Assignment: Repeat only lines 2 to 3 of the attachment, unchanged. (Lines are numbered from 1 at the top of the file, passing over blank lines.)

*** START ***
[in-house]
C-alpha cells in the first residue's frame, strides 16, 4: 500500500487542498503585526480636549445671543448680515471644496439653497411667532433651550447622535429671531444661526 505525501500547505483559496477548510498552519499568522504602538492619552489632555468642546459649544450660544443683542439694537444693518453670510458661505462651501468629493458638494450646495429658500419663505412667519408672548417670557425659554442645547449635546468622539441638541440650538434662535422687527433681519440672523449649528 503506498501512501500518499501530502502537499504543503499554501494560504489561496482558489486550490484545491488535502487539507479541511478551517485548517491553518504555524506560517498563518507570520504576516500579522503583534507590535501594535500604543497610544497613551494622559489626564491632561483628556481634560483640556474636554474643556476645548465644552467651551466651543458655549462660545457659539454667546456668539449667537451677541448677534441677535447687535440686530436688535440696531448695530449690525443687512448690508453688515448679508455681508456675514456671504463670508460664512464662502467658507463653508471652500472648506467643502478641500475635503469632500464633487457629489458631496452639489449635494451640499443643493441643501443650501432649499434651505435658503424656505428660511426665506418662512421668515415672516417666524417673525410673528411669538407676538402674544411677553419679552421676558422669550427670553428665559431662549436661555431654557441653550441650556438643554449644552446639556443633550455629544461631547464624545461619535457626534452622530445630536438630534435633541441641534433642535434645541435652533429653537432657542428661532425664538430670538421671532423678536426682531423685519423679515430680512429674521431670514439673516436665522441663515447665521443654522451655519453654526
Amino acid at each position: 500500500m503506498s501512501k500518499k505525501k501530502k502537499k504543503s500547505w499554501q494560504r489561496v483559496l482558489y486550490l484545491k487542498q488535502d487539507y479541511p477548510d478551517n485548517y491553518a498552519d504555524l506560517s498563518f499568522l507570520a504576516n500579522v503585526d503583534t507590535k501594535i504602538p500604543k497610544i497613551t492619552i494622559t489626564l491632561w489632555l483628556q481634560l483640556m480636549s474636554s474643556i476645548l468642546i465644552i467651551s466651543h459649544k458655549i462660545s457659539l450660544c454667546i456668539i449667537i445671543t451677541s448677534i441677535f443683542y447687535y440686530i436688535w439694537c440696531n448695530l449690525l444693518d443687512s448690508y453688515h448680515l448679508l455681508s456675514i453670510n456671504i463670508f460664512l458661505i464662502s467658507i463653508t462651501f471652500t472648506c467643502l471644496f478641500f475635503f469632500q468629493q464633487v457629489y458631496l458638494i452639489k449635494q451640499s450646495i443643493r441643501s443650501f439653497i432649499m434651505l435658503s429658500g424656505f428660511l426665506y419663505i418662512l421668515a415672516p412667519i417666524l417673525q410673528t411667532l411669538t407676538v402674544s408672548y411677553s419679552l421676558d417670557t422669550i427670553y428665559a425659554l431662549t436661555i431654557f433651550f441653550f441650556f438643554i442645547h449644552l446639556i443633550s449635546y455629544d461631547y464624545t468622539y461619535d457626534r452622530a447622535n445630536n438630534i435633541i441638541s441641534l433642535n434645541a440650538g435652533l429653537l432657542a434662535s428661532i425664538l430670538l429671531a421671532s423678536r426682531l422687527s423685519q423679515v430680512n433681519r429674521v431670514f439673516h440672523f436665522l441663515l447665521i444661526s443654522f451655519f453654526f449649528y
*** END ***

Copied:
C-alpha cells in the first residue's frame, strides 16, 4: 500500500487542498503585526480636549445671543448680515471644496439653497411667532433651550447622535429671531444661526 505525501500547505483559496477548510498552519499568522504602538492619552489632555468642546459649544450660544443683542439694537444693518453670510458661505462651501468629493458638494450646495429658500419663505412667519408672548417670557425659554442645547449635546468622539441638541440650538434662535422687527433681519440672523449649528 503506498501512501500518499501530502502537499504543503499554501494560504489561496482558489486550490484545491488535502487539507479541511478551517485548517491553518504555524506560517498563518507570520504576516500579522503583534507590535501594535500604543497610544497613551494622559489626564491632561483628556481634560483640556474636554474643556476645548465644552467651551466651543458655549462660545457659539454667546456668539449667537451677541448677534441677535447687535440686530436688535440696531448695530449690525443687512448690508453688515448679508455681508456675514456671504463670508460664512464662502467658507463653508471652500472648506467643502478641500475635503469632500464633487457629489458631496452639489449635494451640499443643493441643501443650501432649499434651505435658503424656505428660511426665506418662512421668515415672516417666524417673525410673528411669538407676538402674544411677553419679552421676558422669550427670553428665559431662549436661555431654557441653550441650556438643554449644552446639556443633550455629544461631547464624545461619535457626534452622530445630536438630534435633541441641534433642535434645541435652533429653537432657542428661532425664538430670538421671532423678536426682531423685519423679515430680512429674521431670514439673516436665522441663515447665521443654522451655519453654526
Amino acid at each position: 500500500m503506498s501512501k500518499k505525501k501530502k502537499k504543503s500547505w499554501q494560504r489561496v483559496l482558489y486550490l484545491k487542498q488535502d487539507y479541511p477548510d478551517n485548517y491553518a498552519d504555524l506560517s498563518f499568522l507570520a504576516n500579522v503585526d503583534t507590535k501594535i504602538p500604543k497610544i497613551t492619552i494622559t489626564l491632561w489632555l483628556q481634560l483640556m480636549s474636554s474643556i476645548l468642546i465644552i467651551s466651543h459649544k458655549i462660545s457659539l450660544c454667546i456668539i449667537i445671543t451677541s448677534i441677535f443683542y447687535y440686530i436688535w439694537c440696531n448695530l449690525l444693518d443687512s448690508y453688515h448680515l448679508l455681508s456675514i453670510n456671504i463670508f460664512l458661505i464662502s467658507i463653508t462651501f471652500t472648506c467643502l471644496f478641500f475635503f469632500q468629493q464633487v457629489y458631496l458638494i452639489k449635494q451640499s450646495i443643493r441643501s443650501f439653497i432649499m434651505l435658503s429658500g424656505f428660511l426665506y419663505i418662512l421668515a415672516p412667519i417666524l417673525q410673528t411667532l411669538t407676538v402674544s408672548y411677553s419679552l421676558d417670557t422669550i427670553y428665559a425659554l431662549t436661555i431654557f433651550f441653550f441650556f438643554i442645547h449644552l446639556i443633550s449635546y455629544d461631547y464624545t468622539y461619535d457626534r452622530a447622535n445630536n438630534i435633541i441638541s441641534l433642535n434645541a440650538g435652533l429653537l432657542a434662535s428661532i425664538l430670538l429671531a421671532s423678536r426682531l422687527s423685519q423679515v430680512n433681519r429674521v431670514f439673516h440672523f436665522l441663515l447665521i444661526s443654522f451655519f453654526f449649528y